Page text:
Moe and Cindy Alvarez discuss how to develop products that people will actually use and buy.
The Lean Customer Development Method
Written by Moe Abdou
The name Intuit is synonymous with Turbotax and Quickbooks, the software that simplified the tax preparation process for both the preparer and each of us filing. Since 1983, Intuit has been the undisputed leader in personal financial management software, but take a peek inside their hallways on a typical Friday and you’ll get a glimpse of an innovation factory that never stops trying to improve the lives of its customers. It started with the ‘follow me home’ philosophy in which an Intuit associate spends as entire day at a customer’s home or office observing their every interaction and searching for clues that would enable Intuit to add greater value and improve that ‘customer’s financial life so profoundly she can’t imagine going back to the old way.’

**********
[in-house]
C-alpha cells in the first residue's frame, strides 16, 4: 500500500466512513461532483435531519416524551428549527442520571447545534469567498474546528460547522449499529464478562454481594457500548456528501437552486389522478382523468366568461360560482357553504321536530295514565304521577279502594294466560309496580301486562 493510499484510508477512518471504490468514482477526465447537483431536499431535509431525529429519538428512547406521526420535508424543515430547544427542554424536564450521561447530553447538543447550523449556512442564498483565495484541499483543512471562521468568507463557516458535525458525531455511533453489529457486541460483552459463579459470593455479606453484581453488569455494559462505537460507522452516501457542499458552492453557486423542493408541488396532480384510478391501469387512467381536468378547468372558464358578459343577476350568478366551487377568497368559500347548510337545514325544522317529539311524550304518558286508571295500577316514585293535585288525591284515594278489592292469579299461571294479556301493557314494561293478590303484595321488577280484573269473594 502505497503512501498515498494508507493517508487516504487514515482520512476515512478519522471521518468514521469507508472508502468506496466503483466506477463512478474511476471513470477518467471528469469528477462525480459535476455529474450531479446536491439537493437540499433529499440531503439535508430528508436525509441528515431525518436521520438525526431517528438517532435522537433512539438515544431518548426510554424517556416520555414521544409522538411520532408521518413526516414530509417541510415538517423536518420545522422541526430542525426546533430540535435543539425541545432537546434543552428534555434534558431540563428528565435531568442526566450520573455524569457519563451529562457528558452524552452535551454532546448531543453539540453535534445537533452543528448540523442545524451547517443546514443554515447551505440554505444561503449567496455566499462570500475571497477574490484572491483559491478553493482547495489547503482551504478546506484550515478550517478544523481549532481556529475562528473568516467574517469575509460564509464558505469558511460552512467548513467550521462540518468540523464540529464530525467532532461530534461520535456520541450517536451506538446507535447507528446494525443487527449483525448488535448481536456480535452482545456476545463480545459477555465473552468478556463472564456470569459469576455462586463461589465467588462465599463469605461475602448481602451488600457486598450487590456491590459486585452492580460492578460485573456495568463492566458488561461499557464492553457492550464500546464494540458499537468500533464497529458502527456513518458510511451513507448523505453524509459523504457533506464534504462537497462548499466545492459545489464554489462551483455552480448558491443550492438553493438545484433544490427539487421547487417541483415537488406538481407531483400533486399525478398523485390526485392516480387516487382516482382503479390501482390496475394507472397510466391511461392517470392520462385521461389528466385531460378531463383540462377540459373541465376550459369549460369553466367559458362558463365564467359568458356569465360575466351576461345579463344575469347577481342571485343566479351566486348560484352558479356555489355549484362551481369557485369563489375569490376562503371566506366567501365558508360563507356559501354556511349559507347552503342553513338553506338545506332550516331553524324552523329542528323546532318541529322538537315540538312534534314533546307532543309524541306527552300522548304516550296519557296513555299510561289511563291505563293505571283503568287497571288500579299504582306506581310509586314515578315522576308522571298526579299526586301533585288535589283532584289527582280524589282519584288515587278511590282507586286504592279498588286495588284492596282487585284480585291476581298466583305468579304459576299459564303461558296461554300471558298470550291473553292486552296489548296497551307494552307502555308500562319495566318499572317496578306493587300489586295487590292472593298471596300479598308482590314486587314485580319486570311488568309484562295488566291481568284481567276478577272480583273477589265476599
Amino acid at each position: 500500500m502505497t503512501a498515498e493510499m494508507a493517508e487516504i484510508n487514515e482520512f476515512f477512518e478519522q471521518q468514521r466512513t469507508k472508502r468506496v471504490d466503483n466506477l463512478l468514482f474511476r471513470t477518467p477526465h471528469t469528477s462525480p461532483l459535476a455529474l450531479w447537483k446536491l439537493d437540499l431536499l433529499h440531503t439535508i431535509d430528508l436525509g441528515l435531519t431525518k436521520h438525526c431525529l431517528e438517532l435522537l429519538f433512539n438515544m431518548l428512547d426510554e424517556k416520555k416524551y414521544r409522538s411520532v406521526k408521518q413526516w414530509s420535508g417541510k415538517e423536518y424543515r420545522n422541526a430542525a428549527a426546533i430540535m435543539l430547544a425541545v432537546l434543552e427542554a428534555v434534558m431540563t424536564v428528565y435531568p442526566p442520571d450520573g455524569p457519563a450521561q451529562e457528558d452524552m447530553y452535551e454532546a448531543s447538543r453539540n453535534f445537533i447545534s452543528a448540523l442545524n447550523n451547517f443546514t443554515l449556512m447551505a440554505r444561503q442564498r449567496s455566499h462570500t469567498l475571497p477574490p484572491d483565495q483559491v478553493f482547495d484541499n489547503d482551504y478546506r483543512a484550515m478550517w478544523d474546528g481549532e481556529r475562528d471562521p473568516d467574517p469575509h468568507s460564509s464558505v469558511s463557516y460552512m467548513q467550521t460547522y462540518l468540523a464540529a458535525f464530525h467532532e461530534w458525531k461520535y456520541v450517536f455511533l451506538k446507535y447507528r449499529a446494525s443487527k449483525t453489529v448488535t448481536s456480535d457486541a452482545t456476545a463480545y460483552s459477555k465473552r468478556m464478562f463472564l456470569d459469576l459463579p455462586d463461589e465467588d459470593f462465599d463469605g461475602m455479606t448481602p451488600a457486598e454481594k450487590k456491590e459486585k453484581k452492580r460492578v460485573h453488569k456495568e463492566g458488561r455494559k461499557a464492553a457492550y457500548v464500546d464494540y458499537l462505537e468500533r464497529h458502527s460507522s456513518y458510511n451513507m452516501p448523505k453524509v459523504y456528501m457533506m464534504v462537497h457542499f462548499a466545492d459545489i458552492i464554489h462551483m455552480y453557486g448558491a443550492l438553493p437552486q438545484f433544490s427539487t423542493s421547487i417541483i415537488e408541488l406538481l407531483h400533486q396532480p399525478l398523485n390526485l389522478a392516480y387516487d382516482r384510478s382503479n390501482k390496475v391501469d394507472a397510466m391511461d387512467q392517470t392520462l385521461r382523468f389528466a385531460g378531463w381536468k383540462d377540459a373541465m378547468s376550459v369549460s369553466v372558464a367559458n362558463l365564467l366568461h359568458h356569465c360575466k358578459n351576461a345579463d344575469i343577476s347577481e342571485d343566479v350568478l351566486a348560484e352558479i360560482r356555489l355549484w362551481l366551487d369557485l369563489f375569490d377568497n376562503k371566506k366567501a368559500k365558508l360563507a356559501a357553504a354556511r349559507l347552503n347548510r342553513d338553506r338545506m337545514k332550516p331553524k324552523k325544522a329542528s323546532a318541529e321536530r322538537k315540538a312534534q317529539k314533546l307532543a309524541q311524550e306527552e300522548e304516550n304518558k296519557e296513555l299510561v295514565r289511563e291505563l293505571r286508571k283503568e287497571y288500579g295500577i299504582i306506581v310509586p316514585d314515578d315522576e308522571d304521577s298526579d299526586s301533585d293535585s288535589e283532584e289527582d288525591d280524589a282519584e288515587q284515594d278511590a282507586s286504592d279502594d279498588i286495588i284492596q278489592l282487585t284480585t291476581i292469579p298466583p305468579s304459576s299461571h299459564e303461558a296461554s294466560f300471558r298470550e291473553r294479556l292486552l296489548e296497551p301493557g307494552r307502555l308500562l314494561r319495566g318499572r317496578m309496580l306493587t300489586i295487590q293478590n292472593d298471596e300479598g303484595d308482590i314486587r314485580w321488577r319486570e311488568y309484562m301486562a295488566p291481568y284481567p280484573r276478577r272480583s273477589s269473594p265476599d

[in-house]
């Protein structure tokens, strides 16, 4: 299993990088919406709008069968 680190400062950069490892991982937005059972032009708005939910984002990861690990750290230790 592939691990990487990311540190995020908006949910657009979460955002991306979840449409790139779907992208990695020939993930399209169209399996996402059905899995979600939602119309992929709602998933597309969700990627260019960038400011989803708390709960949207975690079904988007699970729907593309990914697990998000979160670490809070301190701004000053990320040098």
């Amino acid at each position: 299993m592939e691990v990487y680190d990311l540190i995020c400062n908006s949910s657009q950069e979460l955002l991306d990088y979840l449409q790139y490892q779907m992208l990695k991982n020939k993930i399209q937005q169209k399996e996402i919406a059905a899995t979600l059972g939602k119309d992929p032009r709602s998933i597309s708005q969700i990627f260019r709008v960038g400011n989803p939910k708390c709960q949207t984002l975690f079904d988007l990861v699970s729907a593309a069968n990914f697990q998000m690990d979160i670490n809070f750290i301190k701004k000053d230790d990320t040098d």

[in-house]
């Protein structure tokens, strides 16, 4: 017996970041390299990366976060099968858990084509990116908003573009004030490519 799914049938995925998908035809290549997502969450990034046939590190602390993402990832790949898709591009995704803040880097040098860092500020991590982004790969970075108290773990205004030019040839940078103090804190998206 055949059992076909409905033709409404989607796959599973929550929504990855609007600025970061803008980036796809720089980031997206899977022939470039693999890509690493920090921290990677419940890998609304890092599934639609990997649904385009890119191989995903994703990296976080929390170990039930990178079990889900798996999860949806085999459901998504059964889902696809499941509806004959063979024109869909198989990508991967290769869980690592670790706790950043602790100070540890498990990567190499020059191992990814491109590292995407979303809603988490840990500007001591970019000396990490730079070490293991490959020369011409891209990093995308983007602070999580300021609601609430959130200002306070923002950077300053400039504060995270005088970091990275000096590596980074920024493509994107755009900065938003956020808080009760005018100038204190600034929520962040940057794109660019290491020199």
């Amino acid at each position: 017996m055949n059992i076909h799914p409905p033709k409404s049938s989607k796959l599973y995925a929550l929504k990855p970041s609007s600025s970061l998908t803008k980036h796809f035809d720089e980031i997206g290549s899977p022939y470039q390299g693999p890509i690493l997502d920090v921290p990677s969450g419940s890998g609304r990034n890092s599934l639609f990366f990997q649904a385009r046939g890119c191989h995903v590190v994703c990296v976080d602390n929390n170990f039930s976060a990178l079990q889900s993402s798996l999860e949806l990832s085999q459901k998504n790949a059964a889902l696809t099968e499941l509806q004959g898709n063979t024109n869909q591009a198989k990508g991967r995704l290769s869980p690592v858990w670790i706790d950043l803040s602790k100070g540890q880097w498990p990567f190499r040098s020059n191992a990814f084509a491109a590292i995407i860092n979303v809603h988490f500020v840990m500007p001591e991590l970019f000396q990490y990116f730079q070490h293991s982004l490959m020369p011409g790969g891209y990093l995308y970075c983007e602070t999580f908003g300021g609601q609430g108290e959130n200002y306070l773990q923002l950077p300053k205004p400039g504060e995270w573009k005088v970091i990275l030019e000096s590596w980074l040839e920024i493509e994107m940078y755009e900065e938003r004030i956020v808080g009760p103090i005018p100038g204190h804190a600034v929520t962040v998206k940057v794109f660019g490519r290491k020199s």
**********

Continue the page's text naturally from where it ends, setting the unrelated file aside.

Since its founding, innovation has been a way of life at Intuit; and so is the Lean Startup concept – getting out of the building. “We pride ourselves on two core capabilities that differentiate us and allow us to deliver solutions that truly change people’s financial live…” President and CEO Brad Smith is often heard saying, “…The first is customer driven innovation, a mindset and methodology that helps us uncover important, unsolved problems. Customers are at the heart of everything we do. We conduct nearly 10,000 hours of follow me homes a year where we observe customers where they live, work and do business – from home offices and coffee shops to rural farms in India.” The genius behind their approach is hardly the products themselves; rather it’s the intimacy with a customer whose lifetime value will trump the one day spent with her.
In her book, Lean Customer Development: Build Products Your Customers Will Buy, Yammer’s Cindy Alvarez shares how with this simple experiment, you can model Intuit’s approach.